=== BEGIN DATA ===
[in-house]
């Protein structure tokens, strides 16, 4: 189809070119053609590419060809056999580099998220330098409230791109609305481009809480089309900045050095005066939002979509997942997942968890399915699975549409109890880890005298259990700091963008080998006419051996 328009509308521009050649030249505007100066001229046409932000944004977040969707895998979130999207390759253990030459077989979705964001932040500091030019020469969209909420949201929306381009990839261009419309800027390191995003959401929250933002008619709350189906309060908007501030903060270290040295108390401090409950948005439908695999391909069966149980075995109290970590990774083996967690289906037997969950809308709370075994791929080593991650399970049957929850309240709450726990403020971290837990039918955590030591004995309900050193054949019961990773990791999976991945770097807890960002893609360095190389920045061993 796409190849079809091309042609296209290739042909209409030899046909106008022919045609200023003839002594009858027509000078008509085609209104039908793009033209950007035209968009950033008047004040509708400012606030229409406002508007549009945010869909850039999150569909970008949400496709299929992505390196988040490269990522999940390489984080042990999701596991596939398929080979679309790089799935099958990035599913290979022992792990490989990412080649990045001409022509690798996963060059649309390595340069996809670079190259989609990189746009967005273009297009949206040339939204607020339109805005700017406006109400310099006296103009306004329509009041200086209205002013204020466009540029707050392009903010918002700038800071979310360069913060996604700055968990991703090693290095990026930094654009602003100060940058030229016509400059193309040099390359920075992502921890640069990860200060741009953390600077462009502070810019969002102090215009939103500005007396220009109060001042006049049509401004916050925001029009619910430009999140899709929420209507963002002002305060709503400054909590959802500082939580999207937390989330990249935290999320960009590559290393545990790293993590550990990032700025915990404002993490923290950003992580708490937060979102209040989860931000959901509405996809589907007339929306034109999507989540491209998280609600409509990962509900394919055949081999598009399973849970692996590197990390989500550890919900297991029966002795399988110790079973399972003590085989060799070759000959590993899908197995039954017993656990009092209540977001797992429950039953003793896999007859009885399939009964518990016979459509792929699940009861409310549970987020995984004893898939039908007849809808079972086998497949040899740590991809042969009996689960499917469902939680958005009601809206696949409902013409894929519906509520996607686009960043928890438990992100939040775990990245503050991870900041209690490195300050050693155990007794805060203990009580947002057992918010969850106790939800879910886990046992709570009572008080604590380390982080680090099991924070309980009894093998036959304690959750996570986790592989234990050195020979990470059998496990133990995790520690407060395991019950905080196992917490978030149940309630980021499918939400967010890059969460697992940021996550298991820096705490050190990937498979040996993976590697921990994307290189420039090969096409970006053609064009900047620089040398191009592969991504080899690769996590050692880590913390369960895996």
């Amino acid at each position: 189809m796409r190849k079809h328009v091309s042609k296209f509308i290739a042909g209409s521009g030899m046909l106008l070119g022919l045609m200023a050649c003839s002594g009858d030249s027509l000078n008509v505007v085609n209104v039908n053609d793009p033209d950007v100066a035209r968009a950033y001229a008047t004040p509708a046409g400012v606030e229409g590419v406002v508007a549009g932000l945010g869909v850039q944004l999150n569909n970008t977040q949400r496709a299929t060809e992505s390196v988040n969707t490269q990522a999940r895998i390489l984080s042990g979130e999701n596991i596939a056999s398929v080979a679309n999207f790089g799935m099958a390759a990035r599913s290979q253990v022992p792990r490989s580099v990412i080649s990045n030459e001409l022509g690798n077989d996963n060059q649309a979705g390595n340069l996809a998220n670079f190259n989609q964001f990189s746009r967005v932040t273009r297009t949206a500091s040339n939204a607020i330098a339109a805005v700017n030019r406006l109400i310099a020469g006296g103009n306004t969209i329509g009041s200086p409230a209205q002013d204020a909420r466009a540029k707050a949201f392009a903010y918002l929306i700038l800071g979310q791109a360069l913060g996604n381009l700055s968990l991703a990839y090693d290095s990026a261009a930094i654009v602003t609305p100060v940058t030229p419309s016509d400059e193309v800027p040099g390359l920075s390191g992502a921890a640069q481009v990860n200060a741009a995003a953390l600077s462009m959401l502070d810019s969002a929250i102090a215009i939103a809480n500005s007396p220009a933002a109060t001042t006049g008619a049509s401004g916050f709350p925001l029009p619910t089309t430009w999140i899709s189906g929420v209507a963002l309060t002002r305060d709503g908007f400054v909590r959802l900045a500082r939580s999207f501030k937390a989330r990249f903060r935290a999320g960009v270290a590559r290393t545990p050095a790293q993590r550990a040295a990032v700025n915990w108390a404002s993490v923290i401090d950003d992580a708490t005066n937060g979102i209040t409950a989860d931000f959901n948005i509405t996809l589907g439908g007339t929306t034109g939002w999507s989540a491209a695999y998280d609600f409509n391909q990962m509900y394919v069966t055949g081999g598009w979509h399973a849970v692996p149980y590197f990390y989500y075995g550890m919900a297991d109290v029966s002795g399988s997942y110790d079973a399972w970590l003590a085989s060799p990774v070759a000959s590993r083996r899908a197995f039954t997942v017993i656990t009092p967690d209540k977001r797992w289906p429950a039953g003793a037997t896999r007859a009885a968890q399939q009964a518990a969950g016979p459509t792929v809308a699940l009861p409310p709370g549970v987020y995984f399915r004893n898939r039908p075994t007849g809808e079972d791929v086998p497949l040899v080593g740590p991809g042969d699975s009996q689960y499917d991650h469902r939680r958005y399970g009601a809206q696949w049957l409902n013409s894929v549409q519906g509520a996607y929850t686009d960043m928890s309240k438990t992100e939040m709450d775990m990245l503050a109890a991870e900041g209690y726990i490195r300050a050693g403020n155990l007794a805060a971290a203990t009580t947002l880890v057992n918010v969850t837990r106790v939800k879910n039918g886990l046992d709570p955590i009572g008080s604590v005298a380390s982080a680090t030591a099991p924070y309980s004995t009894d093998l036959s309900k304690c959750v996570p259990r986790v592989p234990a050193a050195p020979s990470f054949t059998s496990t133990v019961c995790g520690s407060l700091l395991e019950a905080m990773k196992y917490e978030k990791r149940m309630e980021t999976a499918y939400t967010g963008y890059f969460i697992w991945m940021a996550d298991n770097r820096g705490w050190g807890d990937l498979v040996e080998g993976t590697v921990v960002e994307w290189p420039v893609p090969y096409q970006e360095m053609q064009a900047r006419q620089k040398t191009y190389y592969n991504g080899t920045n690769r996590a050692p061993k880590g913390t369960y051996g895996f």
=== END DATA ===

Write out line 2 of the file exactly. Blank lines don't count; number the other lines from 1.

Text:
């Protein structure tokens, strides 16, 4: 189809070119053609590419060809056999580099998220330098409230791109609305481009809480089309900045050095005066939002979509997942997942968890399915699975549409109890880890005298259990700091963008080998006419051996 328009509308521009050649030249505007100066001229046409932000944004977040969707895998979130999207390759253990030459077989979705964001932040500091030019020469969209909420949201929306381009990839261009419309800027390191995003959401929250933002008619709350189906309060908007501030903060270290040295108390401090409950948005439908695999391909069966149980075995109290970590990774083996967690289906037997969950809308709370075994791929080593991650399970049957929850309240709450726990403020971290837990039918955590030591004995309900050193054949019961990773990791999976991945770097807890960002893609360095190389920045061993 796409190849079809091309042609296209290739042909209409030899046909106008022919045609200023003839002594009858027509000078008509085609209104039908793009033209950007035209968009950033008047004040509708400012606030229409406002508007549009945010869909850039999150569909970008949400496709299929992505390196988040490269990522999940390489984080042990999701596991596939398929080979679309790089799935099958990035599913290979022992792990490989990412080649990045001409022509690798996963060059649309390595340069996809670079190259989609990189746009967005273009297009949206040339939204607020339109805005700017406006109400310099006296103009306004329509009041200086209205002013204020466009540029707050392009903010918002700038800071979310360069913060996604700055968990991703090693290095990026930094654009602003100060940058030229016509400059193309040099390359920075992502921890640069990860200060741009953390600077462009502070810019969002102090215009939103500005007396220009109060001042006049049509401004916050925001029009619910430009999140899709929420209507963002002002305060709503400054909590959802500082939580999207937390989330990249935290999320960009590559290393545990790293993590550990990032700025915990404002993490923290950003992580708490937060979102209040989860931000959901509405996809589907007339929306034109999507989540491209998280609600409509990962509900394919055949081999598009399973849970692996590197990390989500550890919900297991029966002795399988110790079973399972003590085989060799070759000959590993899908197995039954017993656990009092209540977001797992429950039953003793896999007859009885399939009964518990016979459509792929699940009861409310549970987020995984004893898939039908007849809808079972086998497949040899740590991809042969009996689960499917469902939680958005009601809206696949409902013409894929519906509520996607686009960043928890438990992100939040775990990245503050991870900041209690490195300050050693155990007794805060203990009580947002057992918010969850106790939800879910886990046992709570009572008080604590380390982080680090099991924070309980009894093998036959304690959750996570986790592989234990050195020979990470059998496990133990995790520690407060395991019950905080196992917490978030149940309630980021499918939400967010890059969460697992940021996550298991820096705490050190990937498979040996993976590697921990994307290189420039090969096409970006053609064009900047620089040398191009592969991504080899690769996590050692880590913390369960895996």